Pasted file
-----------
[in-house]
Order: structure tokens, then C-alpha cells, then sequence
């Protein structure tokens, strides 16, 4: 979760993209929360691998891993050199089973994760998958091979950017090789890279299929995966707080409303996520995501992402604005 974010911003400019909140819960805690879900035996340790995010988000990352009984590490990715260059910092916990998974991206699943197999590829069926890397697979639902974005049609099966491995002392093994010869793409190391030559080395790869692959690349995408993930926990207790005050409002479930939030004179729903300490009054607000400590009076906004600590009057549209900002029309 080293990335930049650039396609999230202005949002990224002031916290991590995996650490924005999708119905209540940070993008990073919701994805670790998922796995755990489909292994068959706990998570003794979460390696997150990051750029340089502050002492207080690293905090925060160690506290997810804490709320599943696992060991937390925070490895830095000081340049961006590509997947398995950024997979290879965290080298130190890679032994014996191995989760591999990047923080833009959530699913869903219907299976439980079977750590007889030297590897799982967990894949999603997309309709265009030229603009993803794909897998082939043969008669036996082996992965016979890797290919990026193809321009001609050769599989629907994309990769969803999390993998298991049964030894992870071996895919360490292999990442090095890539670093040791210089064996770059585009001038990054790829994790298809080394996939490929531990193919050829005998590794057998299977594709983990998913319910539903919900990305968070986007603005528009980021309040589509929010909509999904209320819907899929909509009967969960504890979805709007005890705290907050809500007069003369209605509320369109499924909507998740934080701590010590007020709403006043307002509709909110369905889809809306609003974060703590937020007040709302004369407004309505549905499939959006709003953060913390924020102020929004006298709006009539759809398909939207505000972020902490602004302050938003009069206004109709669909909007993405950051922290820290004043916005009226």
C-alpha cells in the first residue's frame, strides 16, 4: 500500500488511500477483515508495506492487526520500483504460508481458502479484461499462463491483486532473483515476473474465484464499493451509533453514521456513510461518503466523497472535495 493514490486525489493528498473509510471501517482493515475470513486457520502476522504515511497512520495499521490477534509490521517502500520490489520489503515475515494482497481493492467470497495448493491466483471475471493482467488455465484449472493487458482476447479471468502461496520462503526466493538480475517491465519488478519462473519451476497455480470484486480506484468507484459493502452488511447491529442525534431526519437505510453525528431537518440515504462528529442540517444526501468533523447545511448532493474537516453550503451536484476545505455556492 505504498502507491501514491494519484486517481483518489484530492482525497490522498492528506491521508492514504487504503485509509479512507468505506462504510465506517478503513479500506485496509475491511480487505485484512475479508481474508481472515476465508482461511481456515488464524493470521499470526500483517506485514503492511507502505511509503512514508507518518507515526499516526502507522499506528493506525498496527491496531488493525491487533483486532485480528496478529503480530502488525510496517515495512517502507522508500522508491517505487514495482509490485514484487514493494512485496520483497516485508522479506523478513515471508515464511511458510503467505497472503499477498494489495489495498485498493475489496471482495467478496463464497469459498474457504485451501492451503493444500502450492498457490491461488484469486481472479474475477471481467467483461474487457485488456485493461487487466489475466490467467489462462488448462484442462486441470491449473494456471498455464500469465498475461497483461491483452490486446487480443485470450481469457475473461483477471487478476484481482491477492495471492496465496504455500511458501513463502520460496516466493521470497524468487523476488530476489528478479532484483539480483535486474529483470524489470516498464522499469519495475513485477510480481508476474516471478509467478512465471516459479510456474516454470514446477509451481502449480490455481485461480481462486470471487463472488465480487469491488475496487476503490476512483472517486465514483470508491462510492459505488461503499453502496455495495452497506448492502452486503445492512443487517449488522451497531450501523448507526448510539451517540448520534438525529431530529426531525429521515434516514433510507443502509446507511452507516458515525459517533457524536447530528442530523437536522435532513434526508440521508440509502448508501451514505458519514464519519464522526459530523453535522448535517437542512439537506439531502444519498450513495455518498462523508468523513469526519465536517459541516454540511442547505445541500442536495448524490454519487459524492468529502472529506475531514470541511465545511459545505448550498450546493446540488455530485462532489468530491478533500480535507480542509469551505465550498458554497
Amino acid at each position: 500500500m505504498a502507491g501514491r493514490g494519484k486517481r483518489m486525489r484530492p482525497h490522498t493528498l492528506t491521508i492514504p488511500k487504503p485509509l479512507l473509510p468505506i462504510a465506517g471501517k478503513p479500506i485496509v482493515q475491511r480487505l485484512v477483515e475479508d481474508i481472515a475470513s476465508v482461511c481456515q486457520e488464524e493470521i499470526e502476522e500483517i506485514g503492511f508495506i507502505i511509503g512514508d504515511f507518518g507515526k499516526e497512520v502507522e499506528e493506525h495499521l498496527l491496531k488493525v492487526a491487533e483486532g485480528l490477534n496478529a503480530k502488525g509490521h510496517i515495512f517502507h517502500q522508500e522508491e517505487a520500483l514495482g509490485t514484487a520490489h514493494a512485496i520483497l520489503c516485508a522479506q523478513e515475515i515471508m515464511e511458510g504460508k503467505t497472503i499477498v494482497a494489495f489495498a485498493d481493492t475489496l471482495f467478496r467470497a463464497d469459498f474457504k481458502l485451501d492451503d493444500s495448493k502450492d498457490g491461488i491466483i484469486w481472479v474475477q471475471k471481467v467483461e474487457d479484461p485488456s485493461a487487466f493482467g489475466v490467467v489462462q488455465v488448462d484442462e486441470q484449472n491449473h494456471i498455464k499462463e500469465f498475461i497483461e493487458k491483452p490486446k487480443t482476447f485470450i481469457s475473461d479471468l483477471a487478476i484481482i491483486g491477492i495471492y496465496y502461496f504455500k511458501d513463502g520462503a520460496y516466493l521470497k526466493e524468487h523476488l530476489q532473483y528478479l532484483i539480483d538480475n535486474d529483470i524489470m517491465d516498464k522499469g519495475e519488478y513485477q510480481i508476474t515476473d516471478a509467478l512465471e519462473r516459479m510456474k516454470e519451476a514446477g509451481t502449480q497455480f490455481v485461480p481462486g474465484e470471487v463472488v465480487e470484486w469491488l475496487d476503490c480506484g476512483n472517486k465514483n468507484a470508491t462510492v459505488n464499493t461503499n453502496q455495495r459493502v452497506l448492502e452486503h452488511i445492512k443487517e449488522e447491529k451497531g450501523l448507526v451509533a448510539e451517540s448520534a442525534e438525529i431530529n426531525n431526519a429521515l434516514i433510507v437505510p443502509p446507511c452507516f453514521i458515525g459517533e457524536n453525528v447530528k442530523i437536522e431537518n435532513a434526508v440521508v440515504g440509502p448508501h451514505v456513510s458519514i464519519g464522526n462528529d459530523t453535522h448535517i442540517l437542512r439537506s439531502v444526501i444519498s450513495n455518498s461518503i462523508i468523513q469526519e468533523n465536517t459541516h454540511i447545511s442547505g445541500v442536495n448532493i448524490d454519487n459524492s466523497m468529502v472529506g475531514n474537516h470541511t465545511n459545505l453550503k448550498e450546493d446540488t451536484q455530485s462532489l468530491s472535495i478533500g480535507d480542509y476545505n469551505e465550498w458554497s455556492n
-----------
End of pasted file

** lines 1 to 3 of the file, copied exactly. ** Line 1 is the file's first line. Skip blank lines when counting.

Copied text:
[in-house]
Order: structure tokens, then C-alpha cells, then sequence
């Protein structure tokens, strides 16, 4: 979760993209929360691998891993050199089973994760998958091979950017090789890279299929995966707080409303996520995501992402604005 974010911003400019909140819960805690879900035996340790995010988000990352009984590490990715260059910092916990998974991206699943197999590829069926890397697979639902974005049609099966491995002392093994010869793409190391030559080395790869692959690349995408993930926990207790005050409002479930939030004179729903300490009054607000400590009076906004600590009057549209900002029309 080293990335930049650039396609999230202005949002990224002031916290991590995996650490924005999708119905209540940070993008990073919701994805670790998922796995755990489909292994068959706990998570003794979460390696997150990051750029340089502050002492207080690293905090925060160690506290997810804490709320599943696992060991937390925070490895830095000081340049961006590509997947398995950024997979290879965290080298130190890679032994014996191995989760591999990047923080833009959530699913869903219907299976439980079977750590007889030297590897799982967990894949999603997309309709265009030229603009993803794909897998082939043969008669036996082996992965016979890797290919990026193809321009001609050769599989629907994309990769969803999390993998298991049964030894992870071996895919360490292999990442090095890539670093040791210089064996770059585009001038990054790829994790298809080394996939490929531990193919050829005998590794057998299977594709983990998913319910539903919900990305968070986007603005528009980021309040589509929010909509999904209320819907899929909509009967969960504890979805709007005890705290907050809500007069003369209605509320369109499924909507998740934080701590010590007020709403006043307002509709909110369905889809809306609003974060703590937020007040709302004369407004309505549905499939959006709003953060913390924020102020929004006298709006009539759809398909939207505000972020902490602004302050938003009069206004109709669909909007993405950051922290820290004043916005009226």